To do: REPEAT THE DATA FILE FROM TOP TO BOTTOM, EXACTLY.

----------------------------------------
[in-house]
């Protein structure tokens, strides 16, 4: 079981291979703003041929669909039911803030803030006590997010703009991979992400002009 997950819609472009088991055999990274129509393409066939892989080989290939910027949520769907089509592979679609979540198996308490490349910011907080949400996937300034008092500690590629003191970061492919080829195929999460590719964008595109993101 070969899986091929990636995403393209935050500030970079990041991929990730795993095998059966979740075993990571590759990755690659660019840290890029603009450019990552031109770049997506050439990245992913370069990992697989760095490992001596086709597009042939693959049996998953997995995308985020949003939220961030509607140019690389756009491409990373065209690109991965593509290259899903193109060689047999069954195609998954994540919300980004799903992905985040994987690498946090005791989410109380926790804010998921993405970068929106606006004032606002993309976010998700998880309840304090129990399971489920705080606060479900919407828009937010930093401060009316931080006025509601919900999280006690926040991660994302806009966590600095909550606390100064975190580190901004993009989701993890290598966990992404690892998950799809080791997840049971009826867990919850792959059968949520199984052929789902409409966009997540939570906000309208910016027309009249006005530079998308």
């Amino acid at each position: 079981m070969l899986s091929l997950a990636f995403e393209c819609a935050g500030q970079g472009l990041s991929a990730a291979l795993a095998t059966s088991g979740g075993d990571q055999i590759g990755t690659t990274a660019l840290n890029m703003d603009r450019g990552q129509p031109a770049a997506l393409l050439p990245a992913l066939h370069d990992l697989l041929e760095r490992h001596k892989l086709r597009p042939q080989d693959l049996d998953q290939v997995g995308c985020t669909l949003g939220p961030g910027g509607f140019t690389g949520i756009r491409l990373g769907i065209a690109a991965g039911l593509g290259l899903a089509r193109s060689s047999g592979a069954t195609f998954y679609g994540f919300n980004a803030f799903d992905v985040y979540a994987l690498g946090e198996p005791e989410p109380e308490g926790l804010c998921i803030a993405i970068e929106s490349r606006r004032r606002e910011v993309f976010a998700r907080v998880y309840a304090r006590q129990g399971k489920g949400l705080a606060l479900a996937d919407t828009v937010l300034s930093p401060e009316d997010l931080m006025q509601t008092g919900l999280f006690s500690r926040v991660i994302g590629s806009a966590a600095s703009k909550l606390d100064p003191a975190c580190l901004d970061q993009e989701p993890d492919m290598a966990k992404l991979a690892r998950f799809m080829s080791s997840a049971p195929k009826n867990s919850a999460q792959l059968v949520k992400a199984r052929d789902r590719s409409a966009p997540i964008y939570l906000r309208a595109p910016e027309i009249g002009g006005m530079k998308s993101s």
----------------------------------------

[in-house]
């Protein structure tokens, strides 16, 4: 079981291979703003041929669909039911803030803030006590997010703009991979992400002009 997950819609472009088991055999990274129509393409066939892989080989290939910027949520769907089509592979679609979540198996308490490349910011907080949400996937300034008092500690590629003191970061492919080829195929999460590719964008595109993101 070969899986091929990636995403393209935050500030970079990041991929990730795993095998059966979740075993990571590759990755690659660019840290890029603009450019990552031109770049997506050439990245992913370069990992697989760095490992001596086709597009042939693959049996998953997995995308985020949003939220961030509607140019690389756009491409990373065209690109991965593509290259899903193109060689047999069954195609998954994540919300980004799903992905985040994987690498946090005791989410109380926790804010998921993405970068929106606006004032606002993309976010998700998880309840304090129990399971489920705080606060479900919407828009937010930093401060009316931080006025509601919900999280006690926040991660994302806009966590600095909550606390100064975190580190901004993009989701993890290598966990992404690892998950799809080791997840049971009826867990919850792959059968949520199984052929789902409409966009997540939570906000309208910016027309009249006005530079998308």
């Amino acid at each position: 079981m070969l899986s091929l997950a990636f995403e393209c819609a935050g500030q970079g472009l990041s991929a990730a291979l795993a095998t059966s088991g979740g075993d990571q055999i590759g990755t690659t990274a660019l840290n890029m703003d603009r450019g990552q129509p031109a770049a997506l393409l050439p990245a992913l066939h370069d990992l697989l041929e760095r490992h001596k892989l086709r597009p042939q080989d693959l049996d998953q290939v997995g995308c985020t669909l949003g939220p961030g910027g509607f140019t690389g949520i756009r491409l990373g769907i065209a690109a991965g039911l593509g290259l899903a089509r193109s060689s047999g592979a069954t195609f998954y679609g994540f919300n980004a803030f799903d992905v985040y979540a994987l690498g946090e198996p005791e989410p109380e308490g926790l804010c998921i803030a993405i970068e929106s490349r606006r004032r606002e910011v993309f976010a998700r907080v998880y309840a304090r006590q129990g399971k489920g949400l705080a606060l479900a996937d919407t828009v937010l300034s930093p401060e009316d997010l931080m006025q509601t008092g919900l999280f006690s500690r926040v991660i994302g590629s806009a966590a600095s703009k909550l606390d100064p003191a975190c580190l901004d970061q993009e989701p993890d492919m290598a966990k992404l991979a690892r998950f799809m080829s080791s997840a049971p195929k009826n867990s919850a999460q792959l059968v949520k992400a199984r052929d789902r590719s409409a966009p997540i964008y939570l906000r309208a595109p910016e027309i009249g002009g006005m530079k998308s993101s």